In China, with the deepening of the reform of industrial structures, the improvement of technological innovation has become a key issue. This is not only related to whether the strategic development of Chinese science and technology can be achieved, but also whether the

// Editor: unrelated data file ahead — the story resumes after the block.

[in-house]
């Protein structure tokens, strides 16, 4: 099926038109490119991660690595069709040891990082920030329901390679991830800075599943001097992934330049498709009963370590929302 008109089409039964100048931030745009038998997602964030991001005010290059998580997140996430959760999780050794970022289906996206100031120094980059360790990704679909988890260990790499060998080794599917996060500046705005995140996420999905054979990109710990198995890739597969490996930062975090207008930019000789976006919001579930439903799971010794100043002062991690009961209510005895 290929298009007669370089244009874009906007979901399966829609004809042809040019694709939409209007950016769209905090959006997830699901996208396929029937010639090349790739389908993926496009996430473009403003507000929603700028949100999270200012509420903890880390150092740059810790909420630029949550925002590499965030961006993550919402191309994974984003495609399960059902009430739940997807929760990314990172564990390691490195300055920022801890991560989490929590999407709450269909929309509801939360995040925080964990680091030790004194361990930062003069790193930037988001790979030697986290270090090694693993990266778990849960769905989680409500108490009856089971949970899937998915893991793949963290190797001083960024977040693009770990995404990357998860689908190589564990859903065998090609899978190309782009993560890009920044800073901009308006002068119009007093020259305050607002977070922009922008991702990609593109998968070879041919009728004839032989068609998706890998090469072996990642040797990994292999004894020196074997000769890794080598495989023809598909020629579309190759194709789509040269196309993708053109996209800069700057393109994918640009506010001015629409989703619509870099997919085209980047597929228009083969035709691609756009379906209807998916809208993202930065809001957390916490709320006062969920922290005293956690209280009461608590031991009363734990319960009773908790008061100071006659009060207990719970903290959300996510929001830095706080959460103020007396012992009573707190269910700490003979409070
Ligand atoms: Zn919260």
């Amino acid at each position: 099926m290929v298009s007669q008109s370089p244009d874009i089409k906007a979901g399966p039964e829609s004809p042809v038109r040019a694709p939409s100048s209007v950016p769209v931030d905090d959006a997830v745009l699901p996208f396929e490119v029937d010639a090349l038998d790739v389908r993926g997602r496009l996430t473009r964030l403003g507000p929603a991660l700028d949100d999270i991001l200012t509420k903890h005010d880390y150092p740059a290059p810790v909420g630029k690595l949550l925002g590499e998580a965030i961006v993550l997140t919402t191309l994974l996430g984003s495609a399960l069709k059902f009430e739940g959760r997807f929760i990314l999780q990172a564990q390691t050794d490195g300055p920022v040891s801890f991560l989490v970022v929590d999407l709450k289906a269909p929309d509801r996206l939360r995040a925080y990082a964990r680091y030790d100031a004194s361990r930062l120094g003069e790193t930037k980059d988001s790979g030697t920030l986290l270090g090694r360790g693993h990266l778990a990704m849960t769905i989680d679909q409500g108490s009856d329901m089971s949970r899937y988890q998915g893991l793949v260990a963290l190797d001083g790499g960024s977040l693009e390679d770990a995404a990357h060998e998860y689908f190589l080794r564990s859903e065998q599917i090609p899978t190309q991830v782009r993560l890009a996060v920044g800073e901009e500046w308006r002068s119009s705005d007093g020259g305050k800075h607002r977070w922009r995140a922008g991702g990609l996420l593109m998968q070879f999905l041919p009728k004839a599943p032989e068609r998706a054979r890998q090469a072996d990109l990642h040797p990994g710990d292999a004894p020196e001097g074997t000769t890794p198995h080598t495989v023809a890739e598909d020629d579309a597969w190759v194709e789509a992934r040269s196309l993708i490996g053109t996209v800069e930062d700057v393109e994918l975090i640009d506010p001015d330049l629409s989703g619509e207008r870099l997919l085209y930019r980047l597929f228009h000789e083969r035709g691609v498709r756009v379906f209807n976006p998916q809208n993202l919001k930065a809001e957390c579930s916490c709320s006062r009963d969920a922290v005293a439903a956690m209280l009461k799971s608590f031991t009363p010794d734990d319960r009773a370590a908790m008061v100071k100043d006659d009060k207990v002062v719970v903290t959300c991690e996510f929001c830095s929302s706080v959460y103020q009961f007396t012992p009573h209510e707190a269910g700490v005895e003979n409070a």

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In China, with the deepening of the reform of industrial structures, the improvement of technological innovation has become a key issue. This is not only related to whether the strategic development of Chinese science and technology can be achieved, but also whether the Chinese economy and high-quality human capital can develop sustainably. Based on the theoretical boundary of sustainable development—free transfer of information—we see that sticky wages are the embodiment of information dissemination. Under the dual effects of profit-seeking behavior and information barriers, the relationship between the sticky wages of technological innovation talents (TIT), as the most profitable labor force, and technological innovation efficiency (TIE) has become more complex, and so far we still have a limited understanding of it. We explore this issue in an empirical study by using a two-stage chain Data Envelopment Analysis (DEA) of TIE followed by modifying the wages of TIT; finally, we build a collaborative evolution model with spatial effects on a large dataset (from 2007 to 2016). The results show that the overall Chinese TIE is relatively low, and in the central and western regions the TIE has been seriously reversed; there are also divergences in the TIE at different stages in the regions we focus on. As the output of technological innovation, except for initial results (such as patents), the more important value is whether it has an ability to transform the initial results into production, and the core of it is whether it can match the market environment and technology transfer system (for example, market mechanism, transformation incentive mechanism, and institutional mechanism). So, considering these aspects, the central and west of China are obviously insufficient, while the east has obvious advantages; this can also explain the results of spatial diffusion, namely, in the eastern region it is higher than in other areas, but the gap between them is gradually narrowing; lastly, from the perspective of synergy, the wage stickiness of TIT in the central region is larger than that of the eastern and western regions, and the evolutionary relationship in the former is “extruding” while in the latter it is “cooperative.” Mainly due to the popularity of the eastern innovation network and the initial state of the west, the barriers of information transmission are relatively low, while the central part is undergoing economic transformation, so its extreme demand for TIT has pushed up the cost of information transmission.